School vs. Pandemic

Students from various schools reflect on the reopening process.


Enaya A., Junior Editor in Chief

It’s been almost a year since the beginning of the coronavirus pandemic. Life has resumed in a temporary sort of normal, whether it’s all happened so fast or it’s been the longest year of our lives, or both at once! When lockdown began, institutions scrambled to adjust, putting up an admirable effort. Different schools adapted in unique ways, and now that we’ve settled in, it’s worth looking into the similarities and differences between how schools handled the massive and unprecedented shift to virtual school here in Doha. 

Three students reflected on the strategies their schools used to continue with their education, representing the Parkhouse English School, the American School of Doha, and Doha College. 

The immediate reaction to COVID-19 across the board was to close down all schools in March, as the Qatari government mandated.

“It was confusing at first, but I got the hang of it after a week,” said the student from Parkhouse. 

The student from ASD agreed, stating, “I also got more free time, so it wasn’t terrible.” 

“The teachers were supportive and kept us going well,” added the student from Doha College, also known as DC. “At the end of the year, they took [an average] grade based on our grades from the entire year.”

When schools opened in the fall after the chance to prepare over the summer, they did so with very abnormal, or rather extraordinary, measures. “We opened with 25% capacity,” the Parkhouse student explained. “We were also divided into groups A, B, and C between each [foreign] language — and [we] were to come on separate days. In each language [group], we were split up into two. I’m currently in Group A French 1.”

ASD had a small grace period of virtual school in September for only about 4 hours daily, which the student representative was grateful for. “It would have probably made things worse if they made us sit in front of the computer for like seven hours a day, five days a week, right from the get-go.”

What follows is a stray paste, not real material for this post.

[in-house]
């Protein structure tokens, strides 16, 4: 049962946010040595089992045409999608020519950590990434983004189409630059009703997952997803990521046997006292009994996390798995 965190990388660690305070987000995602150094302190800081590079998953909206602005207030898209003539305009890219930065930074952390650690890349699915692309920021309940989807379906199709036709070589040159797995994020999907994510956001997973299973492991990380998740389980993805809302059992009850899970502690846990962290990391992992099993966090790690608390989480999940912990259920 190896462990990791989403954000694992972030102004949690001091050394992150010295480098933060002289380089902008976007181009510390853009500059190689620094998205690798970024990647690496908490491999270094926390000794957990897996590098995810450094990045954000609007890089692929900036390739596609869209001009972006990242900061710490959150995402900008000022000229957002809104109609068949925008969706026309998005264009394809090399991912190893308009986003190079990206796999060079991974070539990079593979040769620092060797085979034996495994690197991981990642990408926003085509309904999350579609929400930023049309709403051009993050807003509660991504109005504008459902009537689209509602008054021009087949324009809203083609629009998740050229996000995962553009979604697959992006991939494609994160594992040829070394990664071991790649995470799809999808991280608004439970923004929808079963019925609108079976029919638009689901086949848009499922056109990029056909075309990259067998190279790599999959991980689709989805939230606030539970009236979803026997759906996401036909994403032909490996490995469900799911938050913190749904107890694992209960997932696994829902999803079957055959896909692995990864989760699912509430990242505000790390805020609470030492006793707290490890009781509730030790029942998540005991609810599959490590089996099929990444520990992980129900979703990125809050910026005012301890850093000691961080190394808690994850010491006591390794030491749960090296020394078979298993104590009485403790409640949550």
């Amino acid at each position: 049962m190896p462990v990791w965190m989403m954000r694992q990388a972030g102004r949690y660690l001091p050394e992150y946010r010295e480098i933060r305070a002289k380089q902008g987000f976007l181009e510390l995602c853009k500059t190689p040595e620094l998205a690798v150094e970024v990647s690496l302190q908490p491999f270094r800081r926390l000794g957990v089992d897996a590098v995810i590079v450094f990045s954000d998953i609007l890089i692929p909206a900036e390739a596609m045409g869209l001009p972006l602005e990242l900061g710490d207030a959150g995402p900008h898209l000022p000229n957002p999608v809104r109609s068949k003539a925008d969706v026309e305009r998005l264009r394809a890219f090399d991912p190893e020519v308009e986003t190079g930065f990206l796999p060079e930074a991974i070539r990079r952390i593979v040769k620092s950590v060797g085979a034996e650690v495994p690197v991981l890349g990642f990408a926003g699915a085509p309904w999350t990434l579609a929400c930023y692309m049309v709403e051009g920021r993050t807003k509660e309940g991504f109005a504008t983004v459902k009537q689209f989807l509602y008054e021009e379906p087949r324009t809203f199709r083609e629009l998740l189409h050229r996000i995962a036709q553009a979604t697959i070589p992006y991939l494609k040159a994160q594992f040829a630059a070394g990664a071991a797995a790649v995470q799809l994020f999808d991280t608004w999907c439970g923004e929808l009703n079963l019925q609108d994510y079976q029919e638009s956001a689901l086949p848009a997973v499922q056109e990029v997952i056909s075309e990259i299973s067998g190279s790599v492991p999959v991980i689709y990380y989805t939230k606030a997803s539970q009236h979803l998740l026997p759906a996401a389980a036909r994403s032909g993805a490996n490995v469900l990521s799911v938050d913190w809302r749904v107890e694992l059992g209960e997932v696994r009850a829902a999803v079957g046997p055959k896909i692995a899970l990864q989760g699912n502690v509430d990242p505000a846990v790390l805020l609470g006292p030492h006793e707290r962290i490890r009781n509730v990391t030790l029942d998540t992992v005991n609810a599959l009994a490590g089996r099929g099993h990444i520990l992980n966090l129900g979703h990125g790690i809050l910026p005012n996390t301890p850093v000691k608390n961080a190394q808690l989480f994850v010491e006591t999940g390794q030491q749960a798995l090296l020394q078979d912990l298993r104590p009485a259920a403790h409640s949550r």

At DC, when it was safe to open using an A and B cohort system, students would “receive home learning tasks they would do during class,” as the DC student put it. This contrasts with ASD’s approach: holding mandatory Zoom meetings for every class. Perhaps keeping student time online to a minimum at ASD would boost student physical and emotional health, rather than keeping students on and off Zoom throughout the 7 hour school day. 

Still, schools prioritized protection from infection, and rightfully so. 

The student from Parkhouse said the school measures were reassuring. “They understood that in times like these coping may be hard… they took our safety seriously.”

However, the student wasn’t completely satisfied. “In the beginning of the school year, we had 12 lessons a day and were given homework for each lesson to be given in the next time we were to be in school.”

Similarly, the student at ASD found it hard to return to school, clarifying, “For the first month or so of hybrid, we didn’t have pact days or morning breaks, so it was a definitely harder shift from virtual to hybrid than it otherwise could’ve been.” 

If there was one thing each student wished their school had done better, it’s that the schools “could’ve asked student’s opinions first before opening the school for a smoother transition,” as the student from ASD put it.

The student at Parkhouse, reflecting on the loneliness of the pandemic, said she wished the school would “allow us to pick one person we would wish to be put in with so that each person had at least one friend to talk to. Even if they want us to talk to new people, it’s nice to have someone you already know to talk to.” 

The student from DC declined to answer. 

All in all, administrations cannot be perfect, especially when facing a global pandemic. While this new normal isn’t optimal, given the circumstances, we have the advantage of optimism and safety for the months to come as school administrations work to the best of their ability.